Internet, the lifeblood of the 21st century. Shopping online, chatting with friends over emails, using dating apps, or even launching businesses from a garage; these diverse online tasks are possible through something known as net neutrality. Recently, Ajit Pai of the FCC, Federal Communications Commision, has been pushing to reform net neutrality regulations in order to promote a more innovative Internet.
Simply put, net neutrality insures a level playing field for internet users, allowing them to access diverse data without restrictions. This puts a leash on internet providers and companies producing content, insuring that all data on the Internet is treated the same, and that discrimination based on the user, website, content, application, or platform is illegal.
The internet under these current regulations can be compared to a water pipe, all content goes through at the same pace, and all data is treated the same. A strong argument against net neutrality reformation is that it would divide the internet into tiers, making faster and slower lanes, like interstate lanes, based on who can afford to pay for faster, premium service. Pai claims this separation of users would not take place.
The FCC, administrators of online protection and data, introduced net neutrality regulations in 2015 during the Obama administration, making Internet a public utility. Many large companies and providers feel that the regulations are too restrictive, stifling their public outreach and innovations. These heavy-handed regulations do however help smaller companies and providers, letting their content be just as accessible as a large company’s content.
Pai supports the idea that modified net neutrality would make the internet more innovative and competitive. This ideal competition would allow the consumer to get the newest, cheapest technology and internet connection speeds; current net neutrality discourages many companies from branching out due to the fact that they are going to be treated the same as every other company on the internet, so why try to be different.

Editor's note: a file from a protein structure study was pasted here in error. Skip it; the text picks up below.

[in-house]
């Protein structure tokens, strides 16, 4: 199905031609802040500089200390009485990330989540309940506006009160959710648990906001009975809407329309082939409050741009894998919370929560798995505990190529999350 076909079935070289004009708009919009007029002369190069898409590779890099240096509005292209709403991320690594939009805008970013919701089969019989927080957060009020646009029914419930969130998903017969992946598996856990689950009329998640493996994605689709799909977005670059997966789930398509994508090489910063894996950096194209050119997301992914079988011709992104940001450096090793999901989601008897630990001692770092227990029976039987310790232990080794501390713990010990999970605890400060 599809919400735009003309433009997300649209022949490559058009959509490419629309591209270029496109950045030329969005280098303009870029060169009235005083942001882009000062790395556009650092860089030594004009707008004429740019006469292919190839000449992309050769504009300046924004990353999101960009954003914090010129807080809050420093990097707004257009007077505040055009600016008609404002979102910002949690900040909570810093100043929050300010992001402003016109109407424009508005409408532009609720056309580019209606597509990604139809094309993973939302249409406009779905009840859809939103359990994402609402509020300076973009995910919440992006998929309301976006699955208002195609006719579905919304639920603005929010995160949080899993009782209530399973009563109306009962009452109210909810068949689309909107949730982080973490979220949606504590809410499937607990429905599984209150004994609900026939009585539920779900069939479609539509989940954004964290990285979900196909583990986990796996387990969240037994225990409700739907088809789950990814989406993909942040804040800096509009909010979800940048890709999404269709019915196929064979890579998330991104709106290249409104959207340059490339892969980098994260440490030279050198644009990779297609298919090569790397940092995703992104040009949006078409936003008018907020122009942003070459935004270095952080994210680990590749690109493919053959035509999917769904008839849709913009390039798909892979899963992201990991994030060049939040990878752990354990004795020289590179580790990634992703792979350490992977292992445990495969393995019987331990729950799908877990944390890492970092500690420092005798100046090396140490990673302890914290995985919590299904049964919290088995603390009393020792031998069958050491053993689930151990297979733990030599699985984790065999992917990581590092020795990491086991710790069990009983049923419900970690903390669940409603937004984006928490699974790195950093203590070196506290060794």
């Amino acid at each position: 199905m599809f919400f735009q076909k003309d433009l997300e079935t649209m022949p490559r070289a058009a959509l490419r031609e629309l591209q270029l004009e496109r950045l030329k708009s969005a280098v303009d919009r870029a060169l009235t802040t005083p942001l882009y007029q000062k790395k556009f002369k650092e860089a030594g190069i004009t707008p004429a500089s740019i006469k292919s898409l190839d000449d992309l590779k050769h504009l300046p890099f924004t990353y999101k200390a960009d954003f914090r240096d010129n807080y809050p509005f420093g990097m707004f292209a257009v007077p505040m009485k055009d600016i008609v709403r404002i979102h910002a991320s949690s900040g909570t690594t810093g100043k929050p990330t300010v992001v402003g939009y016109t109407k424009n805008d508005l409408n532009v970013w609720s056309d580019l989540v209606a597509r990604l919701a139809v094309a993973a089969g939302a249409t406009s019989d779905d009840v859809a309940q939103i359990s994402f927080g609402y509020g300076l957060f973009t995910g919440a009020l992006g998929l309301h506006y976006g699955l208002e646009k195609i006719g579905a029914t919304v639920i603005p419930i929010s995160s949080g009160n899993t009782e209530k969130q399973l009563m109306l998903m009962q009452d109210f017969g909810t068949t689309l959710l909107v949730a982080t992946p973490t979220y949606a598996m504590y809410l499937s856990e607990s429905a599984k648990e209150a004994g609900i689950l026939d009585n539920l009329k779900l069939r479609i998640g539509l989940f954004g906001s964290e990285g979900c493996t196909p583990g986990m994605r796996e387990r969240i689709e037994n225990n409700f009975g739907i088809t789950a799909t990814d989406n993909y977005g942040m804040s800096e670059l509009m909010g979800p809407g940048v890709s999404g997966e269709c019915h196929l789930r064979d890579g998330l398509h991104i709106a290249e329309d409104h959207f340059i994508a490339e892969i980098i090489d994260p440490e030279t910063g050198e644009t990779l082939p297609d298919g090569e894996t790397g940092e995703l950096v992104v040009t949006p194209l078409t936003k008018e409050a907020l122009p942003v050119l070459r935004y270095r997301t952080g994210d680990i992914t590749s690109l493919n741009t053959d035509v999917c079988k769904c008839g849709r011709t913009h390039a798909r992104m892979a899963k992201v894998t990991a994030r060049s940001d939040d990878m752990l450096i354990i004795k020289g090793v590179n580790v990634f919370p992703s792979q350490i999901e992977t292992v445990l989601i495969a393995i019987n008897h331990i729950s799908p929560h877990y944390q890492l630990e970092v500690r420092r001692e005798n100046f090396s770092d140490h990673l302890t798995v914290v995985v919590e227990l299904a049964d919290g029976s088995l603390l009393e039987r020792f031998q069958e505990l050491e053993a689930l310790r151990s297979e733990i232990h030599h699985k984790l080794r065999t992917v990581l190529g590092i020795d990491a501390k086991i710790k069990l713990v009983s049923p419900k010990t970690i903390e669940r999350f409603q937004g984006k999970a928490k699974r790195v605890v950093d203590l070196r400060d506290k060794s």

“Are we just shooting ourselves in the foot, potentially changing something that we can never get back?” Dax Higgins said. As the technology instructor at NS, he believes that net neutrality must be carefully evaluated before a decision is made. He admits it may be possible that this new competition would drive innovation, but he is also skeptical about providers and companies living up to the promise of a free internet without net neutrality.
Current net neutrality regulations guarantee that the level of service you pay for is constant, so binge watching YouTube videos has the same level of service as writing reports and papers online. Without current net neutrality regulations, providers like Verizon and AT&T could slow down, or throttle, data and Internet usage, or vice versa, speed up specific services.
This throttling of data could make it hard for smaller companies or individual producers on the internet to gain momentum. If a large company or provider does not agree with content, or if a smaller user is a threat, they could slow down or even completely block data from these producers. Providers claim that they would not block data, and continue to keep an equal internet, but without current net neutrality regulations it would be hard to monitor the extent of their promises.
“Is competition really possible,” Higgins said, “or are [nternet providers] too big to stop at this point?”
Corporate agreements are not unheard of, and Higgins believes providers could reach agreements and keep progress to a standstill. Money is also a large factor in many business decisions and Higgins wonders if providers and companies will truly have the consumers’ interests at heart once the money becomes more and more accessible.
“I need to research more and become more educated about issues like this,” Higgins said. Higgins feels strongly that large decisions are made most effectively when people are educated about the issues, and net neutrality is no different. Without the viewpoint of different perspectives many decisions become skewed and do not resolve the issue as completely as they could have. We have the opportunity and the resources to become educated and learn about issues that can affect us and those around us.